You may have an internal project that you wish to open source. When starting the project, you didn't take that into account, so it's likely to contain references to private data that you do not wish to share.

Step one would be to clean things up. If this is a slow process, this can take time, while in the mean time the project gets updates.

Now, at one point you're confident that at commit X1000, the project contains only non-private data. But since the project wasn't stale, you may be 200 commits ahead, at X1200.

Instead of creating a new repository with starting at commit X1200, you can squash commits X1..X1000 and keep the history of commits X1000..X1200.

You could do this with git rebase -i --root master and squash/fixup all commits from X1..X1000. But that's a rather lengthy operation, squashing 1000 commits.

Instead, you can follow this recipe:

Check out a temp branch from commit X1000:

git checkout --orphan temp X1000
git add -A
git commit --date "$(date -Rd '2017-01-01')" \
           -m 'squash: Initial commit up to begin 2017.'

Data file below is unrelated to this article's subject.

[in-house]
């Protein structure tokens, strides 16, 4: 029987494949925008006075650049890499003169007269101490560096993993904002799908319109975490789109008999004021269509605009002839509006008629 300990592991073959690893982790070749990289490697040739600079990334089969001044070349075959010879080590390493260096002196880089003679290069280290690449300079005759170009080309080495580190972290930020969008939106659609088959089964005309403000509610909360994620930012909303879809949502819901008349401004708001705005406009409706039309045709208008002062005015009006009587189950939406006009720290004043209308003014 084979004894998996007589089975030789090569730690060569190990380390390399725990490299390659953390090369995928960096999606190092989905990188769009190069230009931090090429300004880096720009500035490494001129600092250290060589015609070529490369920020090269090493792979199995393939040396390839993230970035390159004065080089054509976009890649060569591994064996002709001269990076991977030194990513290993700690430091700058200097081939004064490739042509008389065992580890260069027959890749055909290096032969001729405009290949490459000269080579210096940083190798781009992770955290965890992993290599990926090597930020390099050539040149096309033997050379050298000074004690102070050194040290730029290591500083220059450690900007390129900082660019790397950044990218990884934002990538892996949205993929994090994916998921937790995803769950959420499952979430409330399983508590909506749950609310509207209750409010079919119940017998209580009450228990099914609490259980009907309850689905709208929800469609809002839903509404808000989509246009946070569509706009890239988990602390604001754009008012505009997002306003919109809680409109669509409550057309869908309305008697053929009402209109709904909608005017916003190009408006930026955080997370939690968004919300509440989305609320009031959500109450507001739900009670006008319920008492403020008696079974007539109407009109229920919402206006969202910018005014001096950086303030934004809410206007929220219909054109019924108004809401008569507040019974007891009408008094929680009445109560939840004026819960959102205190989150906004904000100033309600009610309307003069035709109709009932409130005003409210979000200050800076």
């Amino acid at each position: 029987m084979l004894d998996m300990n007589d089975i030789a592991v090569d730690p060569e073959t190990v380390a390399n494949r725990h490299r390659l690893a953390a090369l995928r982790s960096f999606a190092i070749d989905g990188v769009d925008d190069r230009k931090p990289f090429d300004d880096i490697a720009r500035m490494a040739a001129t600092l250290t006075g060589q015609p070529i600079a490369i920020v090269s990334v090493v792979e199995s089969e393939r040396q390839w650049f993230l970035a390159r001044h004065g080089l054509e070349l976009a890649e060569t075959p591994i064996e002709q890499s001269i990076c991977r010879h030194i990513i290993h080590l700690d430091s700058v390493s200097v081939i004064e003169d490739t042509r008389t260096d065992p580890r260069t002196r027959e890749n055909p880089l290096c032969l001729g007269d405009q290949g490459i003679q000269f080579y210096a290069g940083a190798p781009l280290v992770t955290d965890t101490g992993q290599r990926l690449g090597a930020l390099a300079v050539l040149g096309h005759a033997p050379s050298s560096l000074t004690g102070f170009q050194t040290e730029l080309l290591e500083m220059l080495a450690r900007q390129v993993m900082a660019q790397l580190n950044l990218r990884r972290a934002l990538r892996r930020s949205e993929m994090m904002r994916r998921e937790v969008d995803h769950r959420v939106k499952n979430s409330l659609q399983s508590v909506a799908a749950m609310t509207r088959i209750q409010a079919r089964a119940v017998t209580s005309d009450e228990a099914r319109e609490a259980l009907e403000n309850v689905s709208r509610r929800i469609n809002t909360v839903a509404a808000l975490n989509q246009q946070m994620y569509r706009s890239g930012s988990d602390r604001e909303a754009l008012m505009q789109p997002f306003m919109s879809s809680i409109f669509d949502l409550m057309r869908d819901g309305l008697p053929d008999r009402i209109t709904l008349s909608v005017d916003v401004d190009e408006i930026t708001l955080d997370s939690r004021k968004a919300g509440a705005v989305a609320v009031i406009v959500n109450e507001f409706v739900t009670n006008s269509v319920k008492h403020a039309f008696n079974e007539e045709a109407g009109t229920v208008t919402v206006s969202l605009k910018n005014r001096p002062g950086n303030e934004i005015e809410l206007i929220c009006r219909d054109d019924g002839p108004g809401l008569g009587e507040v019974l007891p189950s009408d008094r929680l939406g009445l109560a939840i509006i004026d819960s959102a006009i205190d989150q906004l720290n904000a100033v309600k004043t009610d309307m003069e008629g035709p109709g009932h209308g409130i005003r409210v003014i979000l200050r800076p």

Branch 'temp' now contains exactly one commit.

Check that the log message, the date and the author are fine. Then rebase the newest commits from 'master' onto this new initial commit:

git rebase --onto temp X1000 master

At this point, 'master' is updated. And we can push it over the original:

git branch -d temp
git push -f

And then, if you're like me, this is the moment you find out that there are still a few items that you didn't want in there.

Quickly fixup a few problems and squash them into the root/first commit:

# edit files, removing stuff we don't want
git commit . -m fixup

git rebase -i --root
# move the fixup commits to the top below the first "pick", and replace
# "pick" with "fixup"

git push -f

Now, there's a nice clean history.

Now pull the new data onto the other checkouts and do a git gc to remove all traces of the old history:

git pull --rebase
git reflog expire --expire=now --all  #--verbose
git gc --aggressive --prune=now

git history